Since 1991 I have represented people who have suffered serious  injuries and accidents on cruise ships in their claims against the major cruise lines, like Carnival, Royal Caribbean, Celebrity, Norwegian, Disney, MSC, and others. Perhaps the most difficult kind of cruise ship passenger injury claim to win against a cruise line is one that occurs when the passenger is injured while participating in an excursion off the ship. Excursions are typically day trips that passengers buy while on a cruise, to explore the different ports of call. They can be as simple as a rum tasting in a local factory or as involved as zip lining and dune buggy rides.

Just like accidents that happen onboard the ship, such as a slip and fall on a wet deck or a fall down a poorly lit staircase, excursion accidents also fall under general maritime law, which requires that the injured person has to prove that the cruise line had “actual or constructive knowledge” of the alleged danger that caused the injury. Proving this is even more difficult when the incident sometimes occurs hundreds of miles away from the port where the ship is docked.

For example, recently a case was dismissed from United States Federal Court against Royal Caribbean Cruise Line (RCCL) and its excursion provider. A passenger who was injured during a motorcycle accident on St. Maarten Island, John Kadylak, sued “ETA,” an excursion provider, the cruise line, and one of the cruise line’s employees, Sergey Denysov, the ship’s Staff Captain, claiming that their carelessness caused him serious injuries while he was participating in the excursion.  

ETA sells group cruise ticket bookings and motorcycle tours for passengers while they are in certain ports. According to court records, ETA has no contract with and is not sponsored by RCCL.  Instead, Steven Wallach, the owner and President of ETA, purchases cruise tickets for members of ETA excursions, and RCCL then allows excursion members to bring and store their motorcycles onboard the ship. At each tour location, ETA selects the motorcycle tour routes through a local representative, and Royal Caribbean has no involvement once the passenger leaves the ship.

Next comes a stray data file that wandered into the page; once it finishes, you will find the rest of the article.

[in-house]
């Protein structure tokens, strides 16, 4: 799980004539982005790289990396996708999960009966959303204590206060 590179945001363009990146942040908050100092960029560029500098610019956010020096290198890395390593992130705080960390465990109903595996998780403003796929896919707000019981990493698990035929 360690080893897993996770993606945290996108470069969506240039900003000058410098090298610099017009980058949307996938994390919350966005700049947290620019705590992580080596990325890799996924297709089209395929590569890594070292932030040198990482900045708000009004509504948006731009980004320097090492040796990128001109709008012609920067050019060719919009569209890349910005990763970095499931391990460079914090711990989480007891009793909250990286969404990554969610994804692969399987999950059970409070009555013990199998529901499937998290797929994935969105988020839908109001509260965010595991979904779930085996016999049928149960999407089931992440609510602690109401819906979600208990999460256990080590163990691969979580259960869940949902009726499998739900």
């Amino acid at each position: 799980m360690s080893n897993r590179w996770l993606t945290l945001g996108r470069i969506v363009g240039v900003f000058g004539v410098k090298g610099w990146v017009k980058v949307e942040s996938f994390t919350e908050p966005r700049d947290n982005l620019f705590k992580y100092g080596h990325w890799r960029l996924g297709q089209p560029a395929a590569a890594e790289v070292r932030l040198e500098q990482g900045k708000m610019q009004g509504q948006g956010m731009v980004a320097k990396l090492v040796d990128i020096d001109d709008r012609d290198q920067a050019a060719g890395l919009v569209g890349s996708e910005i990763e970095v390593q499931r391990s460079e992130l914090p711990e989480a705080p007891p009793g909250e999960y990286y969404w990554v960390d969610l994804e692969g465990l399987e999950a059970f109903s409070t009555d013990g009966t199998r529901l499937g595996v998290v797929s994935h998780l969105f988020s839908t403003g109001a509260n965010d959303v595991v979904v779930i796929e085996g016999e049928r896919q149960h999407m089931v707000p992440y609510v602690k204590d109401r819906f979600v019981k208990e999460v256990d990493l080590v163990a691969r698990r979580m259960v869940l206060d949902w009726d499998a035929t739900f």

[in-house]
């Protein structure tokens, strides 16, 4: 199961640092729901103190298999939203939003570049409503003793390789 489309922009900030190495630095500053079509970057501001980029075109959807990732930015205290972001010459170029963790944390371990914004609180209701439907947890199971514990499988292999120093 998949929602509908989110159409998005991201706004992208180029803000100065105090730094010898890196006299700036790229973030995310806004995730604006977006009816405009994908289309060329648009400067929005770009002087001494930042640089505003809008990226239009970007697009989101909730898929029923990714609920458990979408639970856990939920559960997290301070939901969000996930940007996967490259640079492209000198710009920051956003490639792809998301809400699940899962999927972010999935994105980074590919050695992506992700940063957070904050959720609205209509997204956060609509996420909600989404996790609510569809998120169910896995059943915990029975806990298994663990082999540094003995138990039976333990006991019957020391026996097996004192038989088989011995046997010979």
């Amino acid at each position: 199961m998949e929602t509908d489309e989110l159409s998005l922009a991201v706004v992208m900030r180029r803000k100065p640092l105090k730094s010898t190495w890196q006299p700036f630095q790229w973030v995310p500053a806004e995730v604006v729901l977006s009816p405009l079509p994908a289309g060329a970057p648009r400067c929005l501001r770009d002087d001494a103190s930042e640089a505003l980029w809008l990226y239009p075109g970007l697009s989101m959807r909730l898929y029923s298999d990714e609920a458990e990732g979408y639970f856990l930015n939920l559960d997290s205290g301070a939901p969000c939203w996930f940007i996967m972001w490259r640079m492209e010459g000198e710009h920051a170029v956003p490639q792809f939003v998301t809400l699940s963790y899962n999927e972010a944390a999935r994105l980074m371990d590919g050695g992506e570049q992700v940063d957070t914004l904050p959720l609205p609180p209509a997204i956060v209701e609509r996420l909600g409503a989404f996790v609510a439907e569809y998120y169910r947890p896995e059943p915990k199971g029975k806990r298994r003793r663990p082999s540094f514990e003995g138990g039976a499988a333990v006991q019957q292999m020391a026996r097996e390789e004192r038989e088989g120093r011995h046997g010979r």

John and Sandy Kadylak, through ETA, booked a nine-night cruise on Royal Caribbean’s Explorer of the Seas, departing from New Jersey. ETA required Mr. Kadylak to sign a Registration Form and verify that he had at least 3,000 miles of motorcycle riding experience. Once on board the Explorer of the Seas, he had to provide copies of his valid driver’s license and proof of insurance. As part of the registration form, the paragraph under the “Policy” section of the Sheet, stated the following:

It is agreed that you hold ETA and (cruise line name) and their agents/affiliates harmless for any damage and/or injury to your bike and/or person(s) either aboard the ship or on the islands during any of the rides.

Sergey Denysov, the Staff Captain of Explorer of the Seas, is responsible for ship’s safety, security, and deck maintenance. RCCL requires that either its Staff Captain or the Captain of the Ship must remain onboard the ship at all times. If the Staff Captain is onboard, he is on call twenty-four hours a day. If the Staff Captain is off the ship, the Captain of the Ship is on call.

Mr. Wallach and Staff Captain Denysov had known one another for many years and had previously discussed Staff Captain Denysov’s motorcycle riding experience. Staff Captain Denysov told Mr. Wallach that he had been riding motorcycles for over 20 years. At some point during the voyage, Staff Captain Denysov decided he wanted to ride a motorcycle on St. Maarten with ETA, but he never formally signed on as a participant of the ETA tour. He never paid ETA any fees nor signed any of the required paperwork. Most importantly, Staff Captain Denysov never claimed that he had the minimum mandatory 3,000 miles of motorcycle riding experience.

When the ship arrived in St. Maarten, Staff Captain Denysov completed his duties and informed the bridge personnel and the Captain of the Ship that he would be off-duty and was going ashore. He signed the ship’s off-duty sheet and disembarked wearing civilian clothing, not his RCCL uniform.

The motorcycles were offloaded, and the ETA group assembled in front of the ship with Mr. Wallach, who then introduced Mr. Denysov to the group as the ship’s Staff Captain. Wallach then took Mr. Denysov to a motorcycle rental shop, where he rented and paid for a Harley Davidson for him. Staff Captain Denysov then told Mr. Wallach that he had never driven a Harley Davidson, did not have a valid motorcycle license, had never operated a motorcycle with as much horsepower as a Harley Davidson, and in fact had not ridden or owned a motorcycle in at least five years.